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Designing a successful one-page portfolio

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There are countless approaches you can take when creating your own design portfolio.

Every designer is unique and should, therefore, have a unique portfolio.

PS: Do you know what potential clients really think of your portfolio? If not, click here.

You'll also enjoy this episode of our new podcast...

But when it comes to designing a successful one-page portfolio, there are a few key ingredients you’ll want to be sure to include. After reading through a few of my suggestions, be sure to suggest your own tips, share what has worked for you, and help us all be better and more successful designers.

Reasons why you might want a one-page portfolio

First, it might be good to answer the question of designing a one-page portfolio versus an entire site dedicated to your work. (Keep in mind, when we say “one-page” here, we are referring to your online portfolio. A one-page print portfolio is just an overcrowded resume.)

There are multiple reasons you may want to design a one-page portfolio. Some of them include:

  • It doesn’t take as long. Working as a designer, you have clients, you have paperwork, you have other projects that, sadly, take precedence over your personal material. Sometimes it’s hard to find the time necessary to craft a perfect design portfolio web site extraordinaire. When you feel swamped with other work, designing a one-page portfolio can be sufficient to satisfy your business needs without destroying your other projects.
  • It’s simple. There are thousands of design businesses out there. Imagine how your potential clients must feel when they are searching the web for a designer. If they happen to stumble on to your one-page portfolio site, think how refreshing it could be for them to not be overwhelmed with a bunch of fluff. They can get all the material they need in one page, contact you from that same page, and be on their way.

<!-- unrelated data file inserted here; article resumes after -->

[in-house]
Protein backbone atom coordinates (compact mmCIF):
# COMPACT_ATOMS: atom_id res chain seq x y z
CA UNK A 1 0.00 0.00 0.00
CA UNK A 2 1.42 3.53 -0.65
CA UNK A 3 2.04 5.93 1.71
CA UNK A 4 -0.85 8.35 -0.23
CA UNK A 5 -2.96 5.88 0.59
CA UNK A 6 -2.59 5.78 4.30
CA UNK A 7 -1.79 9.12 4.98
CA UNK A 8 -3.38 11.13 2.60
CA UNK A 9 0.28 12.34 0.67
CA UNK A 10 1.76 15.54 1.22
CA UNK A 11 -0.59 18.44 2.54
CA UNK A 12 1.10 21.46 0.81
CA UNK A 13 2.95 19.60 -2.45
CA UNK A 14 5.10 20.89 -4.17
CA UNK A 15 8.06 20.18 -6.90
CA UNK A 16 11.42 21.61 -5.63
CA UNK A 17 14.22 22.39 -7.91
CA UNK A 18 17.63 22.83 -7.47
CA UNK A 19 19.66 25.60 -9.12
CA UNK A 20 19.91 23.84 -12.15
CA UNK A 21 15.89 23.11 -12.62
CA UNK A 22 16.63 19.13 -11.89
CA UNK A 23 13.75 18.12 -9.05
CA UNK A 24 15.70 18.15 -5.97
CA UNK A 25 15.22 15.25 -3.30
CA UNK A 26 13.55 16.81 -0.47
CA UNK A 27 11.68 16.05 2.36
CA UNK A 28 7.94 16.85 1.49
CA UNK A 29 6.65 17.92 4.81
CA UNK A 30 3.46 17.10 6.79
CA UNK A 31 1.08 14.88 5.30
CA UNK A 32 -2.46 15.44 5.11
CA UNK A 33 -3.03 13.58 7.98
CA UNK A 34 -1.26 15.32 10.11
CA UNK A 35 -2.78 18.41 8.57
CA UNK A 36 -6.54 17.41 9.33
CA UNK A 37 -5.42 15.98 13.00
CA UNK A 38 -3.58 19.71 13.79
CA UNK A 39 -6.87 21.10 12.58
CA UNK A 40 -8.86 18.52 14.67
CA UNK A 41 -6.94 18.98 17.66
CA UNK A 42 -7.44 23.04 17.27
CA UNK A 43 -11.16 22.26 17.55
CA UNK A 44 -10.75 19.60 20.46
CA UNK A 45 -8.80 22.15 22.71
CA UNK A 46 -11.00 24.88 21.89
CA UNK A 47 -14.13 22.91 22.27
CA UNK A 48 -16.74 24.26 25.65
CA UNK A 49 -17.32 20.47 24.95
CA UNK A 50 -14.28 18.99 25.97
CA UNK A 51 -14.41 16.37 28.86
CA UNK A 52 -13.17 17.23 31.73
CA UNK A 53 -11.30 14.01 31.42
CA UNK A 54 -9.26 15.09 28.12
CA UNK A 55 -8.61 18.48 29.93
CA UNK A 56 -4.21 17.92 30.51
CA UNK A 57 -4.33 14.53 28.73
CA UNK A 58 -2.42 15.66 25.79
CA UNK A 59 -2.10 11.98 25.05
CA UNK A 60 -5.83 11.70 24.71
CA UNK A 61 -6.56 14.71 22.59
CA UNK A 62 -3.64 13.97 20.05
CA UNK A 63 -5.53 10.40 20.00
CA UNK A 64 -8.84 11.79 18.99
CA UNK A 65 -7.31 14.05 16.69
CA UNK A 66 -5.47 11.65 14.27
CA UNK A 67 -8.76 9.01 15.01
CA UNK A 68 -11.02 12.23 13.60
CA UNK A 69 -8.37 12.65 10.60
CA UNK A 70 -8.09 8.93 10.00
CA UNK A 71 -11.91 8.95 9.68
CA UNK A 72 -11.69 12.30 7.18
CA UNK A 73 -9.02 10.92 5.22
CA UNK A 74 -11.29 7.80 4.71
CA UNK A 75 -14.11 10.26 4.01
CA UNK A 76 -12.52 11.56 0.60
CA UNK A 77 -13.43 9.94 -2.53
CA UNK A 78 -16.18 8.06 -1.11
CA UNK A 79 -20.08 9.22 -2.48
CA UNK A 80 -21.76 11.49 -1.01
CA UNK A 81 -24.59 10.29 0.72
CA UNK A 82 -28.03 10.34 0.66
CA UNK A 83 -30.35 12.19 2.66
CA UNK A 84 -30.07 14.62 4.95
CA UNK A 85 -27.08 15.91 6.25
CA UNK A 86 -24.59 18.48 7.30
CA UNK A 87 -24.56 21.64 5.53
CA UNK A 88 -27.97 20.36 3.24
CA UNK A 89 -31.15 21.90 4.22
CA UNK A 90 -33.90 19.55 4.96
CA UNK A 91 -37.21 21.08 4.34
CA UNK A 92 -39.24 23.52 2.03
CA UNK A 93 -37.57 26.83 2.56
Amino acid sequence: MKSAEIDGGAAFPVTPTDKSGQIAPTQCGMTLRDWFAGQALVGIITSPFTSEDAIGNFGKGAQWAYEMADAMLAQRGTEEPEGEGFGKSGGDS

• Conversion rates increase. In conjunction with the point mentioned above, it’s much more likely that a potential client contacts you if your contact form is on the same page as your portfolio, testimonials, etc. Every time you make a user click through to a new page (clicking the “contact me” or “get a free quote” button, for example) you risk losing potential clients.

While a one-page portfolio site may not be ideal in all situations. It definitely offers some clear advantages. Stay tuned to Millo (RSS, Email, Twitter) for an upcoming article on the disadvantages of one-page portfolio sites. Once you have all the information, you make the call.

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Elements of a successful one-page portfolio

I’ll not attempt to create an exhaustive list of essential elements here, so please feel free to add to the list and make it better. There are a few elements that I have seen on one-page portfolio sites that really make them stand-out. They say to your client, “Although there’s only one page of content here, I am serious about design and I am anxious to help your business grow”.

It’s always tempting to include every project you have ever worked on in your portfolio. After all, you never know what projects your potential clients will like the most, right? Wrong.

Avoid the temptation of including too many sample works in your portfolio. Take time to choose 5-10 of your best pieces at most. Write a nice summary of the project, include a nice image, and a link (if applicable).

Take a look at the wide selection of original paintings at saatchi uk to get an idea of what I mean when it comes to visually sharing your design and art with your clients. They balance quantity with quality: a fine balance you’ll need to learn as well.

Sometimes it’s tempting to write an extensive “about me” our “about my work” section. Keep in mind, the more content you have on your one-page portfolio, the more scrolling the user will have to do. The more simple you keep the “about” section, the better. Instead of writing 1,000 words on your past experiences, skillset, and prior projects, try summing it all up in 100 words or even less.

One tip for writing a successful “about me” section: Write a paragraph, then take out half the words and repeat until you can’t take out any more words. Once you can communicate who you are and what you do in the shortest possible number of words, you are well on your way to grabbing a potential client’s attention.